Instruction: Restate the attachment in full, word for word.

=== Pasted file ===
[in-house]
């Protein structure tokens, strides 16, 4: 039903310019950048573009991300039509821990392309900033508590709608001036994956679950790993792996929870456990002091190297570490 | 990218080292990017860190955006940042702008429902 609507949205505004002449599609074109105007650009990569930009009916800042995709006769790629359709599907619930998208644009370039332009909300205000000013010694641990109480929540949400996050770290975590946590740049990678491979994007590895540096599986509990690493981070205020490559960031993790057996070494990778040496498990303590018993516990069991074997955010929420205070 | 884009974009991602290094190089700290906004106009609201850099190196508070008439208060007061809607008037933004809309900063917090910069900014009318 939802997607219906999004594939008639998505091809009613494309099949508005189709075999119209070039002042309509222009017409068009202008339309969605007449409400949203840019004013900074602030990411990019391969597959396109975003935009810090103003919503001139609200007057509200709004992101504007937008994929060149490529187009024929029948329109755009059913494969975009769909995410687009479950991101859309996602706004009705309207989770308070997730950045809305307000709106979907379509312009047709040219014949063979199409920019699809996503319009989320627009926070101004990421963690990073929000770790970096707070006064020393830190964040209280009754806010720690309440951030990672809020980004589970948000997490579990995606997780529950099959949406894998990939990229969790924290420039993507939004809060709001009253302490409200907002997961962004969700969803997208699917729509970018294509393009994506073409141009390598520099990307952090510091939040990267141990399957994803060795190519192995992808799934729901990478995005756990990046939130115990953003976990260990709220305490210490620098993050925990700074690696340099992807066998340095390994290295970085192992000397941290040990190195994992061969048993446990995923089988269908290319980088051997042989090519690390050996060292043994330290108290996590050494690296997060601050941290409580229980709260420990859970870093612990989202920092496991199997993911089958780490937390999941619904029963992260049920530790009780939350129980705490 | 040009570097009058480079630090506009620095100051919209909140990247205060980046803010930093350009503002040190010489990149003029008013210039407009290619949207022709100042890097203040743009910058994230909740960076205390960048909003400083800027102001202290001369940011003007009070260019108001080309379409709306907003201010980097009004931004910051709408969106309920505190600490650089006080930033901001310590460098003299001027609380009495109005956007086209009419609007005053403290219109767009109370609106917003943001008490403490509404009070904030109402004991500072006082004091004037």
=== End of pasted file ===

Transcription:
[in-house]
């Protein structure tokens, strides 16, 4: 039903310019950048573009991300039509821990392309900033508590709608001036994956679950790993792996929870456990002091190297570490 | 990218080292990017860190955006940042702008429902 609507949205505004002449599609074109105007650009990569930009009916800042995709006769790629359709599907619930998208644009370039332009909300205000000013010694641990109480929540949400996050770290975590946590740049990678491979994007590895540096599986509990690493981070205020490559960031993790057996070494990778040496498990303590018993516990069991074997955010929420205070 | 884009974009991602290094190089700290906004106009609201850099190196508070008439208060007061809607008037933004809309900063917090910069900014009318 939802997607219906999004594939008639998505091809009613494309099949508005189709075999119209070039002042309509222009017409068009202008339309969605007449409400949203840019004013900074602030990411990019391969597959396109975003935009810090103003919503001139609200007057509200709004992101504007937008994929060149490529187009024929029948329109755009059913494969975009769909995410687009479950991101859309996602706004009705309207989770308070997730950045809305307000709106979907379509312009047709040219014949063979199409920019699809996503319009989320627009926070101004990421963690990073929000770790970096707070006064020393830190964040209280009754806010720690309440951030990672809020980004589970948000997490579990995606997780529950099959949406894998990939990229969790924290420039993507939004809060709001009253302490409200907002997961962004969700969803997208699917729509970018294509393009994506073409141009390598520099990307952090510091939040990267141990399957994803060795190519192995992808799934729901990478995005756990990046939130115990953003976990260990709220305490210490620098993050925990700074690696340099992807066998340095390994290295970085192992000397941290040990190195994992061969048993446990995923089988269908290319980088051997042989090519690390050996060292043994330290108290996590050494690296997060601050941290409580229980709260420990859970870093612990989202920092496991199997993911089958780490937390999941619904029963992260049920530790009780939350129980705490 | 040009570097009058480079630090506009620095100051919209909140990247205060980046803010930093350009503002040190010489990149003029008013210039407009290619949207022709100042890097203040743009910058994230909740960076205390960048909003400083800027102001202290001369940011003007009070260019108001080309379409709306907003201010980097009004931004910051709408969106309920505190600490650089006080930033901001310590460098003299001027609380009495109005956007086209009419609007005053403290219109767009109370609106917003943001008490403490509404009070904030109402004991500072006082004091004037």